Embedded Systems Conference
Breaking News
Comments
Newest First | Oldest First | Threaded View
ken a
User Rank
Author
re: Inside a CFL bulb – Less power, longer life
ken a   7/6/2011 3:48:10 PM
NO RATINGS
The standard deviation of bulb lifetime is much wider for CFL than flourescent.

Etmax
User Rank
Author
re: Inside a CFL bulb – Less power, longer life
Etmax   5/22/2011 3:10:04 AM
NO RATINGS
I had incandescents in every room in the house with the exception of the kitchen and family room where we had conventional fluorescence. we had been in the house 8 years and changed only one incandescent globe. About 4 years ago we were given a bunch of GE CFL's to replace the standard size incandescents and have replaced 3 of them already. Given the increased price of them and the greater carbon footprint I would suggest that CFL's only make financial and environmental sense in locations where they run for hours at a time, because they certainly DO NOT last longer in terms of time since first turn on as our experiment has shown. I believe the CFL industry has pulled the wool over everyone's eyes on this one. As they say, the proof of the pudding.....

oreyc
User Rank
Author
re: Inside a CFL bulb – Less power, longer life
oreyc   4/21/2011 4:55:37 PM
NO RATINGS
I agree with you, and preheating increases life of tube considerately but it also consumes more energy, in a CFL, a few milliwats plus the added cost...and in buildings, where common areas are lit by CFLs, the PFC becomes very important because it adds up to a lot of noise and distortion, but I haven´t seen the first CFL witha PCF controller

legg
User Rank
Author
re: Inside a CFL bulb – Less power, longer life
legg   4/21/2011 1:54:45 PM
NO RATINGS
It would be interesting to know what issues this IC was intended to address, save for IC-controlled inductor saturation. Few commodity CFL incandescent lamp replacements actually use an IC, while demonstrating operation over a considerably wider operating input voltage range, without apparent resonant inductor saturation issues. Perhaps this is more of an issue at 240VAC? Does the IC allow cooler operation? Generate less noise or distortion? Avoid the use of high voltage electrolytic or low temperature film capacitors? Cost less? Use mercury-free tubes? Allow hands-free assembly? Has NXP missed the boat on this one?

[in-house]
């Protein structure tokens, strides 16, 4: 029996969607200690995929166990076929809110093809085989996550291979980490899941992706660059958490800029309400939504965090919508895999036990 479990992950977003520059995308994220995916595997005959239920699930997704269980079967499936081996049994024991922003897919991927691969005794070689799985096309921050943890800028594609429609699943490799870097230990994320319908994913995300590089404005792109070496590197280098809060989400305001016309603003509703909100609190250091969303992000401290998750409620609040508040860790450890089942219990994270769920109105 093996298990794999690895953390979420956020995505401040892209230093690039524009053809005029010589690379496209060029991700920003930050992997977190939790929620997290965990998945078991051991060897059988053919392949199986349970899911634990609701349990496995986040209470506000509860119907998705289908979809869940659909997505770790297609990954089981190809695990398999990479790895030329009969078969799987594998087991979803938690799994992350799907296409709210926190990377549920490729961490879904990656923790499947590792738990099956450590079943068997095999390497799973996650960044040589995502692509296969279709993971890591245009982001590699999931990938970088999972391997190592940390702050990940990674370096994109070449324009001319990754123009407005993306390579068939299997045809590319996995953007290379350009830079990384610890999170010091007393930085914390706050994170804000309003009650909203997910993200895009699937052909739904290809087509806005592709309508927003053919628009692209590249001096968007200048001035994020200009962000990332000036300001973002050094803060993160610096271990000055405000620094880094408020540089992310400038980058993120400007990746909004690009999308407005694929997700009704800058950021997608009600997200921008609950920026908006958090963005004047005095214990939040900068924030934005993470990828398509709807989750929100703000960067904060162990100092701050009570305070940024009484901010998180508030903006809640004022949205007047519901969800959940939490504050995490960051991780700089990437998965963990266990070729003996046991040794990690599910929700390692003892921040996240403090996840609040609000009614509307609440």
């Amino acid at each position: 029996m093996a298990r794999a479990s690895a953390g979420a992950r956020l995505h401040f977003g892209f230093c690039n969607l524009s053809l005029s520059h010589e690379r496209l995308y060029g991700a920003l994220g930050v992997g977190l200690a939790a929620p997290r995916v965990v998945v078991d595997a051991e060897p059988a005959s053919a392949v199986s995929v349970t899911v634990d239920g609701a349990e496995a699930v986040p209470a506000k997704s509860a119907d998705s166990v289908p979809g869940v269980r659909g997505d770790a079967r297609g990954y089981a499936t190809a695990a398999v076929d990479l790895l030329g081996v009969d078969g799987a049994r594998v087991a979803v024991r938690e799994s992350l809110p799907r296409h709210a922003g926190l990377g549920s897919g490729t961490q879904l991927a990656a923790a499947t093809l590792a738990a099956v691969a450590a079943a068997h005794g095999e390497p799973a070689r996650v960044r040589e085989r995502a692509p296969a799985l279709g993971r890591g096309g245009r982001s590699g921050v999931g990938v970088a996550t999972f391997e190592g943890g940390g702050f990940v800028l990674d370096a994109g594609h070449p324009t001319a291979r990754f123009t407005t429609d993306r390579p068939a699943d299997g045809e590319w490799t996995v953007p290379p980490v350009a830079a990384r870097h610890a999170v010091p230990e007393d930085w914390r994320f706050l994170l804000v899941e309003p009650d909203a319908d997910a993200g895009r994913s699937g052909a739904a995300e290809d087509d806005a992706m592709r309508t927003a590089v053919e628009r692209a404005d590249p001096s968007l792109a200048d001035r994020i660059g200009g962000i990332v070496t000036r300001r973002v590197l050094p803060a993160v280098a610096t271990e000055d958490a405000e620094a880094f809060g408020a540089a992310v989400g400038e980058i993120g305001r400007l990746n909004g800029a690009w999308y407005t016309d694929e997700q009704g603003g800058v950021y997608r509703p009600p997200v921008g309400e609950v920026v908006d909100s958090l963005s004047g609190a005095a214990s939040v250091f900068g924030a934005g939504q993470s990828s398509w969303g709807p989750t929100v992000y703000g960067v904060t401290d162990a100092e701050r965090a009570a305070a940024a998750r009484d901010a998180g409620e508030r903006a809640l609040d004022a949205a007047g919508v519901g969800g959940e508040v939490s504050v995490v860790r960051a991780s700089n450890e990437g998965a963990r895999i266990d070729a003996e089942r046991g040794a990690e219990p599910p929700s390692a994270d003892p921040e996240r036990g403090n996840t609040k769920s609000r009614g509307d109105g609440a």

mac_droz
User Rank
Author
re: Inside a CFL bulb – Less power, longer life
mac_droz   4/19/2011 9:10:06 AM
NO RATINGS
There are 4 major things (problems) that are basic for CFLs: 1. Colour - so called light temperature should always be below 4000K (nice sunny colour for domestic use) unless you're a fan of horror movies. 2. Warm start - if you want to enjoy your energy efficient light for long make sure you buy one with this feature. They're easy to spot - the warm start ones take longer to light up (about 1 sec) and the filaments light up first. This allows the gas to be heated inside to lower the ignition voltage. Most of the CFLs on the market DO NOT have it - manufacturers are sparing 30cc PTC posistor. 3. Position - if you place your CFL upside down it will live shorter because of the temperature - hot air tends to go up and if the electronics PCB is higher then the light tube then it heats more. The last CFLs I bought have even a warning on the box. 4. All (to my knowledge) CFLs at the market now DO NOT have any power factor correction therefore they draw non-sinusoidal highly distorted current (spikes with amplitude 5 times higher then RMS value). That is normally not a problem for a domestic lighting but may be a problem in a big building (neutrals wires overheating in 3 phase system) and makes the grid a bit less effective. Fortunately power drawn by CFLs (domestic) are just a small percentage of the whole power to make it a significant problem.



Radio
LATEST ARCHIVED BROADCAST
As data rates begin to move beyond 25 Gbps channels, new problems arise. Getting to 50 Gbps channels might not be possible with the traditional NRZ (2-level) signaling. PAM4 lets data rates double with only a small increase in channel bandwidth by sending two bits per symbol. But, it brings new measurement and analysis problems. Signal integrity sage Ransom Stephens will explain how PAM4 differs from NRZ and what to expect in design, measurement, and signal analysis.

Datasheets.com Parts Search

185 million searchable parts
(please enter a part number or hit search to begin)
Most Recent Comments
TFCSD
 
TFCSD
 
TFCSD
 
resistion
 
Tim R Johnson
 
resistion
 
docdivakar
 
David Ashton
 
TechRoadRash
Most Recent Messages
2/13/2016
10:42:58 PM
Like Us on Facebook
Special Video Section
The LTC®6363 is a low power, low noise, fully differential ...
Vincent Ching, applications engineer at Avago Technologies, ...
The LT®6375 is a unity-gain difference amplifier which ...
The LTC®4015 is a complete synchronous buck controller/ ...
10:35
The LTC®2983 measures a wide variety of temperature sensors ...
The LTC®3886 is a dual PolyPhase DC/DC synchronous ...
The LTC®2348-18 is an 18-bit, low noise 8-channel ...
The LT®3042 is a high performance low dropout linear ...
Chwan-Jye Foo (C.J Foo), product marketing manager for ...
The LT®3752/LT3752-1 are current mode PWM controllers ...
LED lighting is an important feature in today’s and future ...
Active balancing of series connected battery stacks exists ...
After a four-year absence, Infineon returns to Mobile World ...
A laptop’s 65-watt adapter can be made 6 times smaller and ...
An industry network should have device and data security at ...
The LTC2975 is a four-channel PMBus Power System Manager ...
In this video, a new high speed CMOS output comparator ...
The LT8640 is a 42V, 5A synchronous step-down regulator ...
The LTC2000 high-speed DAC has low noise and excellent ...
How do you protect the load and ensure output continues to ...